Individuals in the James Graham Brown Honors Program are challenged to be virtuous scholars, who, over the course of a lifetime, hold the honorable traditions and habits of well-rounded thinkers, leaders, and citizens.
High school seniors of exceptional academic ability are eligible to apply for admission to the James Graham Brown Honors Program. Students accepted into the program can receive full-tuition James Graham Brown Honors scholarships, and they participate in a special program of honors seminars, community experience, and the opportunity for advanced research (a fellowship) in their majors under the direction of honors professors. Students in the honors program have the opportunity to develop professional relationships with faculty and join a community of students striving for excellence in and out of school.
Interested students may obtain an application form from Catherine Sherron, Ph.D., director of the honors program. Contact Sherron at 859-344-3387 or email her at email@example.com.
Minimum qualifications to be considered for the honors program are:
- an ACT score of 28 or SAT score of 1240 (critical reading + math);
- a cumulative GPA of 3.5;
- a completed application which includes:
- three letters of recommendation (attesting to academic merit and character);
- written essay;
- resume highlighting community service.
The Honors Committee selects applicants of the highest scholastic ability based on their grades, writing, letters of recommendation, as well as outstanding character and personal qualities. The honors program is focused on building leaders, citizens, and scholars, so honors students must demonstrate excellent character and interpersonal skills. An on-campus interview will be conducted for all finalists.
The Honors Committee makes appointments at the end of each spring semester to fill vacancies in the program created by graduating honors students.
THOMAS MORE SCHOLARS
Students accepted into the JGB Honors Program are Thomas More Scholars and must maintain a high quality of performance in written material, personal communication, and critical judgment in all areas. They must also maintain a cumulative GPA of 3.5 or better (rounding up is not permitted). Students who do not maintain quality performance or exhibit major deficiencies of character will be removed from the program, subject to the appeal procedures of the University.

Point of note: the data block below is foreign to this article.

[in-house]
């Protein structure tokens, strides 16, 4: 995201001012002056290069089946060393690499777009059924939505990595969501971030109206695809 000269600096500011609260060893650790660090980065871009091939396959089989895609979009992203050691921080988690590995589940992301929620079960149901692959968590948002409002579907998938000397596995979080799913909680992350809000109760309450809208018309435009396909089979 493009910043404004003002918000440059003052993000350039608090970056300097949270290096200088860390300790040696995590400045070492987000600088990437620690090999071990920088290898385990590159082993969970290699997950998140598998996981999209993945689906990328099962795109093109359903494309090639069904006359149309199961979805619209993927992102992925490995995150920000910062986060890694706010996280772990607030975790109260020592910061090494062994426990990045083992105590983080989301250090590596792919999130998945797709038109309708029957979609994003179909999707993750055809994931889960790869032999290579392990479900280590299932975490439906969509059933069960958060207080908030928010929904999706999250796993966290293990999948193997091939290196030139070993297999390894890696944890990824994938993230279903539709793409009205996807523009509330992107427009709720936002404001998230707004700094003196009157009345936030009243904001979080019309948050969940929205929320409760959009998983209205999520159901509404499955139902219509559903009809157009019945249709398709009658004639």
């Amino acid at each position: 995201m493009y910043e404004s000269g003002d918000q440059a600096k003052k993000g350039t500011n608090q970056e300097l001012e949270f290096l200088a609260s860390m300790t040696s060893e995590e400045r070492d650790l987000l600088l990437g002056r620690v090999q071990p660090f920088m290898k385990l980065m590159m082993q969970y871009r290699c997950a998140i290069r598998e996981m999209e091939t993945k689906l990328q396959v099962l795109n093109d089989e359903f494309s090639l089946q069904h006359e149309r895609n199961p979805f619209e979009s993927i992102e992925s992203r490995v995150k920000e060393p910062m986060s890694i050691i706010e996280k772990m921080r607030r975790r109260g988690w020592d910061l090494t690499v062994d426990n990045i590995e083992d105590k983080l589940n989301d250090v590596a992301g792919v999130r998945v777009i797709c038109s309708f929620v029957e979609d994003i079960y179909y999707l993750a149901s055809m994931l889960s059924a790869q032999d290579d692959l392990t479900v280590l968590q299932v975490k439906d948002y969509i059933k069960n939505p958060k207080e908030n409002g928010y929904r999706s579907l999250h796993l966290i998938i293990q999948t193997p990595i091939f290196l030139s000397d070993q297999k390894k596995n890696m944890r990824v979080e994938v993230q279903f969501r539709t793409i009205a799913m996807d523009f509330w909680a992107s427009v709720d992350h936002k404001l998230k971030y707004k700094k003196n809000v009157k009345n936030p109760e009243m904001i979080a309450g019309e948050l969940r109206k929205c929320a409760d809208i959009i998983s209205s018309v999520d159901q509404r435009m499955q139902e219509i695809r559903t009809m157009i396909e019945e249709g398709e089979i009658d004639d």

Each semester, Honors Students must:
- Register for a full-time program of at least 15 credits
- Fulfill at least one of three Honors Commitments (see full descriptions below)
- Honors Seminar (3 credits)
- Community service
- Fellowship project (optional; for seniors)
- First year students may count their First Year Seminar towards their honors obligation during their first semester.
- Throughout the year, honors students are expected to participate in honors program activities such as a welcome luncheon, weekend Honors Retreat, lectures, career development workshops, and cultural outings.
By graduation, and to be considered for a fellowship, honors students must:
- Have completed at least two honors seminars
- Have completed at least one year (90 hours) of community service
Honors seminars are classes exclusive to honors students. Seminars are taught by a variety of professors from differing academic areas to provide opportunities for honors students to discuss, debate, and appreciate ideas outside of their major.
Past seminar topics include:
- Urban Ecology – Dr. Shannon Galbraith-Kent; Biology
- Abnormal Psychology from a Clinical Perspective – Dr. Kathie Langen; Psychology.
- Games and Mathematics, Infinity and Beyond – Dr. Robert Riehemann; Mathematics..
- Playing with Shakespeare or What You Willed – Prof. James Schuttemeyer; English
- Reefer Madness: The Role of Piracy and Black Markets in Global Perspective–Dr. Luis Sierra; History
To fulfill the service requirement, students must complete one full year (90 hours) of service. This service does not count as academic credit, but allows honors students to experience meaningful involvement in the local community.
Students may choose how and where they fulfill their community service, subject to the approval of the honors faculty. All members have the option to serve as tutors and mentors at a local elementary school for one hour/week.
Past Honors Students have:
- Tutored at River Ridge Elementary School
- Volunteered at Ronald McDonald House, Cincinnati Children’s Hospital, and the Special Olympics
- Participated in Volunteer Income Tax Assistant Programs
Rising seniors who have completed their honors seminar and community service requirements may apply for a fellowship. If approved by the Honors Committee, the student will work with a professor within their field of study to develop and complete a fellowship. Depending on the student’s major, their fellowship may be a research project, thesis, or capstone creative work.
Students who complete a fellowship are awarded a special diploma at graduation recognizing the completion of the fellowship.
Past fellowship topics include:
- This History of Park Hills: From Founding to Incorporation – by Iris S.
- Bias in the Media – by Steve J.
- Ambiguity and Chaos: Unreliability in Literature – by Andrew T.
- Aesthetics and Videogames – by Jon S.
- Website Development for Thomas More College’s Office of Advancement – by Tandy H.
- The Harvest is Abundant: Women Religious in the Heart of the Church – by Elizabeth R.
- The Effect of Oral Tolerance on the IL-17 Response – by Michael S.
- The Vinedresser: A Novel – by Tony O.
- Perspectives on Affirmative Action – by Peter O.